The Passionate Attachment

America's entanglement with Israel

A Gay Girl in Damascus: Nominee for NED Best Adapted Screenplay

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Lesbian blogger seems a hoax but draws attention to nation’s woes
By Esther Addley
Sidney Morning Herald
June 11, 2011

THERE was nothing, at first sight, to indicate the website was not exactly as it appeared. A young woman living in Damascus, with dual US and Syrian citizenship, blogging in passionate, moving and deeply personal terms about her life as a lesbian and political activist living through the events of the Arab spring.

”Almost every time I speak or write to other LGBT [lesbian, gay, bisexual and transgender] people outside the Middle East, they always seem to wonder what it’s like to be a lesbian here in Damascus,” Amina Abdallah Arraf al Omari wrote on February 19 in the opening post of her blog, A Gay Girl in Damascus.

For 106 days Arraf, a 35-year-old with a glossy brown bob and a distinctive mole over her left eyebrow, described daily life at home in a large house in the old city of Damascus, where she lived with her father. He knew of her sexuality, she wrote, and was supportive.

As Syria’s popular uprising gained momentum, however, and with it the government’s violent response, the outspoken activist described an ever more precarious life; eventually, she wrote of being forced into hiding. Her blog was gaining a growing following and she gave an interview by email to CNN and agreed to talk in person to The Guardian’s correspondent in Damascus, although she did not show up to that meeting, saying she had seen secret police at the rendezvous cafe.

On Monday, a post appeared on the blog signed by Arraf’s cousin, Rania O Ismail, saying the activist had been snatched by security forces from a street, prompting headlines around the world. That is when the questions began. Andy Carvin, a senior strategist at the US broadcaster National Public Radio, who has become a key hub of Twitter contacts throughout the Middle East, wrote that he had been contacted, separately, by Syrian sources who said they had doubts about some of the details in the blog.

No one in the Syrian lesbian and gay community seemed to have heard of her, and some details – such as when she wrote that secret police who had come to arrest her left after her father stood up to them – did not ring true.

Separately, a young woman from London, Jelena Lecic, had seen the media coverage of Arraf’s kidnapping and contacted the media to say the pictures published around the world were not of an Arab lesbian, but had been taken from her own social media sites. The Guardian’s website removed the photo, taken from a Facebook page calling for Arraf’s release, and replaced it with an image that had been emailed directly to the Damascus correspondent by the person claiming to be Arraf.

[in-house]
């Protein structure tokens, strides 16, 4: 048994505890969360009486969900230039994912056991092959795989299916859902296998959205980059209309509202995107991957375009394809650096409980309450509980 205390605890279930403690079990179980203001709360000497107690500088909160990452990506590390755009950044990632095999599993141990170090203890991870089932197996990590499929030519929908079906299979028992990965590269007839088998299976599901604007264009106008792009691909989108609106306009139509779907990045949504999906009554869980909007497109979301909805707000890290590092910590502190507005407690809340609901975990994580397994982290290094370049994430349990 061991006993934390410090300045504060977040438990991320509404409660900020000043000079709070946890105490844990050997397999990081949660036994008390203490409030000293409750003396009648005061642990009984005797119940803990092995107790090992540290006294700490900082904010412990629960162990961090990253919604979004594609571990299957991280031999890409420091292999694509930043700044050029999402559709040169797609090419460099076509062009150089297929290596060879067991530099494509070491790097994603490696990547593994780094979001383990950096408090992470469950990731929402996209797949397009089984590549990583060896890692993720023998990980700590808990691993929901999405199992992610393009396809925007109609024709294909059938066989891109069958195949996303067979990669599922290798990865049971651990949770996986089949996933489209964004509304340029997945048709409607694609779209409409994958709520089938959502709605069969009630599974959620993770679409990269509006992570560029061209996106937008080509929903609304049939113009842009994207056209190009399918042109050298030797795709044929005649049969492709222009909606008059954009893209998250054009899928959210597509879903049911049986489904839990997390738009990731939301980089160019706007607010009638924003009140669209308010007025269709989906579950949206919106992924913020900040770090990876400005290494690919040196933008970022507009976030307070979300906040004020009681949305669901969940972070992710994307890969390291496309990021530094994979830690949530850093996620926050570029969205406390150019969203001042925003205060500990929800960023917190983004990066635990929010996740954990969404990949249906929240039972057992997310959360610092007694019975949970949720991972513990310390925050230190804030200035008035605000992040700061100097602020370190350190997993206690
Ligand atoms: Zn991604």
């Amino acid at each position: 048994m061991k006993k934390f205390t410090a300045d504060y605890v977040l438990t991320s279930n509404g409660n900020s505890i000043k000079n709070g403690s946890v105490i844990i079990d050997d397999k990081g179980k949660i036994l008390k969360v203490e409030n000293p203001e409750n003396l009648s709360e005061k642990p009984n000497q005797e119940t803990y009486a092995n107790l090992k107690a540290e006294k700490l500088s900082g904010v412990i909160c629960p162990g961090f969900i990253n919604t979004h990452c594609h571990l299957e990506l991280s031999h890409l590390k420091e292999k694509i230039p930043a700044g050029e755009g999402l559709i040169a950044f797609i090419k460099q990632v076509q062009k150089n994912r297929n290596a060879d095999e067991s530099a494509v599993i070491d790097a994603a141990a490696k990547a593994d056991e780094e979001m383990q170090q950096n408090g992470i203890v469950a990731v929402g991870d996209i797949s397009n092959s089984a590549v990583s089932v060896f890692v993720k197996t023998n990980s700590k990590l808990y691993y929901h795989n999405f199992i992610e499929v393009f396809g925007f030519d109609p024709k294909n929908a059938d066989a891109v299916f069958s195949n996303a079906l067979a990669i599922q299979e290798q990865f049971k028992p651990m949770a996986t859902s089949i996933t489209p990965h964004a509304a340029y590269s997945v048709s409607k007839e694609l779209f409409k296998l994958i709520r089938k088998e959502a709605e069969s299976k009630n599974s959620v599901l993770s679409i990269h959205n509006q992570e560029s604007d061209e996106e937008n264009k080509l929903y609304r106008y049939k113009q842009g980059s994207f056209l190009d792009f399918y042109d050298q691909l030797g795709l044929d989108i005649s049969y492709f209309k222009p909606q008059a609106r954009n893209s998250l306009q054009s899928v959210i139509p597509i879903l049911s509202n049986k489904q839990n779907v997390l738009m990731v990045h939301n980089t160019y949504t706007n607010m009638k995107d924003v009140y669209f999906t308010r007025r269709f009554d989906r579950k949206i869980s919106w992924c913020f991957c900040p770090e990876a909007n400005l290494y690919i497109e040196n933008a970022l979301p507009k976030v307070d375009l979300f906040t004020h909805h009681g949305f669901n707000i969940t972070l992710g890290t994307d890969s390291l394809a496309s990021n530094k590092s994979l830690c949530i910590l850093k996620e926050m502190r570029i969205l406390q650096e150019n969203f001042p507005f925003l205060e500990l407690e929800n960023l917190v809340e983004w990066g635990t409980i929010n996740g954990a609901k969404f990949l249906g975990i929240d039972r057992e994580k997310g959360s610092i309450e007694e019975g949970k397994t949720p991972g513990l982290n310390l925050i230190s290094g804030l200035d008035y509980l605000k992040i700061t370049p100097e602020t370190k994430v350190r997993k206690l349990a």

That, too, was removed following a complaint from Ms Lecic that it was also a picture of her. Individuals who had become friends on Facebook with ”Amina Arraf” then emerged to say that as many as 200 separate pictures had been posted on that site, some of them tagged and commented upon as if they were of Arraf – all were in fact of Ms Lecic.

So at least some of the details on the blog were lies. Were any true? The US embassy in Damascus knew of no one called Amina Abdallah Arraf al Omari among the 4000 American citizens in Syria, nor of any young woman fitting her description who had been arrested. Searches of public records in Virginia, where the blogger said she was born, or Georgia, where she claimed to have gone to school and university, revealed no one by her name or the name she gave for her mother.

Despite the efforts of reporters, bloggers and internet and Twitter users, no one has been identified who has ever spoken to Arraf face to face. Sandra Bagaria, a French Canadian, had exchanged more than 500 emails with her, but on the one occasion she tried to speak to her in person she got no answer.

Is it a cynical hoax? Days after the mysterious post by Rania O Ismail, concrete evidence that it is fiction is absent. Even the fake photos and apparently false names are not, in themselves, proof the story is a lie. More than 10,000 people are thought to have been arrested by Syrian police since the uprising began, and if Arraf is not being mistreated in custody, as many have said, there are plenty like her who are. It is common for activists to use false names to obscure their identities.

But what remains, which means the mystery will not go away, is an absence. Why has Rania O Ismail, who according to a Facebook page and other social media sites is based in the US, not updated what she knows, given the internet storm over the blog?

But if the Gay Girl in Damascus is a hoax, it is an elaborate one. Cached pages on social media and dating websites suggest ”Amina Arraf” has an internet identity dating back at least to 2007. Online friends on various sites say they have corresponded extensively, always by text, with someone they believe to be Arraf. Several of the pictures of Ms Lecic on the faked Facebook page were uploaded there last year or earlier, according to those who have seen them.

”Of course I have doubts, of course,” Ms Bagaria told NPR. ”But again I am quite certain there is really someone writing. Now, the face that she has, I don’t know. But there is someone.”


Written by Maidhc Ó Cathail

June 11, 2011 at 7:05 am

Posted in Uncategorized

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